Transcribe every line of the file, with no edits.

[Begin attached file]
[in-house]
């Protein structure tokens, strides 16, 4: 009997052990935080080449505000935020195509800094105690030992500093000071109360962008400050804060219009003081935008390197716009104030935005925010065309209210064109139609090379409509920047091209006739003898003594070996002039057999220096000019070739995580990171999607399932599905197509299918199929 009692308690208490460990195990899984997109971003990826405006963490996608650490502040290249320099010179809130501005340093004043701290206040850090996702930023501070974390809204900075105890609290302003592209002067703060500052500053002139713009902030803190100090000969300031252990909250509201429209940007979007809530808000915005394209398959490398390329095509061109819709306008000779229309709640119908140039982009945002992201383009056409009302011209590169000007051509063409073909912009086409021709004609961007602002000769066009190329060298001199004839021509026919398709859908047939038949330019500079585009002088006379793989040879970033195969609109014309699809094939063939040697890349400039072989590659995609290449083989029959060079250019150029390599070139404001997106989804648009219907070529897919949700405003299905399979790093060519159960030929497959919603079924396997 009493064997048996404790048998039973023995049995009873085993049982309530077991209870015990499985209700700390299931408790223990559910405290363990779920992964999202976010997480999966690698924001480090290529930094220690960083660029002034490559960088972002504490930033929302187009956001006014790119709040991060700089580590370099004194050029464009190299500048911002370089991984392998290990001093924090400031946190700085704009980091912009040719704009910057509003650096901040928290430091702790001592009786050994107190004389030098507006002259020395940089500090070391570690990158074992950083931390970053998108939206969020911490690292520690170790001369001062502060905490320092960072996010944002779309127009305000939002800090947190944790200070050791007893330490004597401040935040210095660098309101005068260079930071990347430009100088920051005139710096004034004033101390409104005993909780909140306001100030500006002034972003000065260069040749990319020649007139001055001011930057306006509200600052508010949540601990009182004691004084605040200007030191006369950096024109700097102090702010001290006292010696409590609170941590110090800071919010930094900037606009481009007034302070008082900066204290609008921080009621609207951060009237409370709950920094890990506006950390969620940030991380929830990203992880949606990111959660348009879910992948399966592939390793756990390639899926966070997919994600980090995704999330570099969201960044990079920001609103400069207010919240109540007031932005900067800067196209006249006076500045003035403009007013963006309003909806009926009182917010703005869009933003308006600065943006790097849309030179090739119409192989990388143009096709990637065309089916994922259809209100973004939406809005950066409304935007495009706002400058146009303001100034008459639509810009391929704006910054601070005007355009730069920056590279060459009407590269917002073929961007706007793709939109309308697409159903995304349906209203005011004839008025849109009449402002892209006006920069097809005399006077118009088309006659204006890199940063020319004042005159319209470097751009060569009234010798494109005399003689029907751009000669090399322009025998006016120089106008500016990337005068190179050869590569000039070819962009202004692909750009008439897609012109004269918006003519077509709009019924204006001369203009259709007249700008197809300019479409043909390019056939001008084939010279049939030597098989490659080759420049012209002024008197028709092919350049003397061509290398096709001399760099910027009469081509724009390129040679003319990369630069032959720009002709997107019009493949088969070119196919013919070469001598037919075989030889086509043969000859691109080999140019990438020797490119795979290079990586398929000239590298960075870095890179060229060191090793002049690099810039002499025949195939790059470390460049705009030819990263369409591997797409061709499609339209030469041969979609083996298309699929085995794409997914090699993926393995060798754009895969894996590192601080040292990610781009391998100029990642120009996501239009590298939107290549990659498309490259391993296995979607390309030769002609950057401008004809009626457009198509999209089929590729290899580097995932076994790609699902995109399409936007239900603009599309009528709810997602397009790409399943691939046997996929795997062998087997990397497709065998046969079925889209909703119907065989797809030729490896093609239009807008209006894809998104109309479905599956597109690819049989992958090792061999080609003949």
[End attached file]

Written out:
[in-house]
């Protein structure tokens, strides 16, 4: 009997052990935080080449505000935020195509800094105690030992500093000071109360962008400050804060219009003081935008390197716009104030935005925010065309209210064109139609090379409509920047091209006739003898003594070996002039057999220096000019070739995580990171999607399932599905197509299918199929 009692308690208490460990195990899984997109971003990826405006963490996608650490502040290249320099010179809130501005340093004043701290206040850090996702930023501070974390809204900075105890609290302003592209002067703060500052500053002139713009902030803190100090000969300031252990909250509201429209940007979007809530808000915005394209398959490398390329095509061109819709306008000779229309709640119908140039982009945002992201383009056409009302011209590169000007051509063409073909912009086409021709004609961007602002000769066009190329060298001199004839021509026919398709859908047939038949330019500079585009002088006379793989040879970033195969609109014309699809094939063939040697890349400039072989590659995609290449083989029959060079250019150029390599070139404001997106989804648009219907070529897919949700405003299905399979790093060519159960030929497959919603079924396997 009493064997048996404790048998039973023995049995009873085993049982309530077991209870015990499985209700700390299931408790223990559910405290363990779920992964999202976010997480999966690698924001480090290529930094220690960083660029002034490559960088972002504490930033929302187009956001006014790119709040991060700089580590370099004194050029464009190299500048911002370089991984392998290990001093924090400031946190700085704009980091912009040719704009910057509003650096901040928290430091702790001592009786050994107190004389030098507006002259020395940089500090070391570690990158074992950083931390970053998108939206969020911490690292520690170790001369001062502060905490320092960072996010944002779309127009305000939002800090947190944790200070050791007893330490004597401040935040210095660098309101005068260079930071990347430009100088920051005139710096004034004033101390409104005993909780909140306001100030500006002034972003000065260069040749990319020649007139001055001011930057306006509200600052508010949540601990009182004691004084605040200007030191006369950096024109700097102090702010001290006292010696409590609170941590110090800071919010930094900037606009481009007034302070008082900066204290609008921080009621609207951060009237409370709950920094890990506006950390969620940030991380929830990203992880949606990111959660348009879910992948399966592939390793756990390639899926966070997919994600980090995704999330570099969201960044990079920001609103400069207010919240109540007031932005900067800067196209006249006076500045003035403009007013963006309003909806009926009182917010703005869009933003308006600065943006790097849309030179090739119409192989990388143009096709990637065309089916994922259809209100973004939406809005950066409304935007495009706002400058146009303001100034008459639509810009391929704006910054601070005007355009730069920056590279060459009407590269917002073929961007706007793709939109309308697409159903995304349906209203005011004839008025849109009449402002892209006006920069097809005399006077118009088309006659204006890199940063020319004042005159319209470097751009060569009234010798494109005399003689029907751009000669090399322009025998006016120089106008500016990337005068190179050869590569000039070819962009202004692909750009008439897609012109004269918006003519077509709009019924204006001369203009259709007249700008197809300019479409043909390019056939001008084939010279049939030597098989490659080759420049012209002024008197028709092919350049003397061509290398096709001399760099910027009469081509724009390129040679003319990369630069032959720009002709997107019009493949088969070119196919013919070469001598037919075989030889086509043969000859691109080999140019990438020797490119795979290079990586398929000239590298960075870095890179060229060191090793002049690099810039002499025949195939790059470390460049705009030819990263369409591997797409061709499609339209030469041969979609083996298309699929085995794409997914090699993926393995060798754009895969894996590192601080040292990610781009391998100029990642120009996501239009590298939107290549990659498309490259391993296995979607390309030769002609950057401008004809009626457009198509999209089929590729290899580097995932076994790609699902995109399409936007239900603009599309009528709810997602397009790409399943691939046997996929795997062998087997990397497709065998046969079925889209909703119907065989797809030729490896093609239009807008209006894809998104109309479905599956597109690819049989992958090792061999080609003949």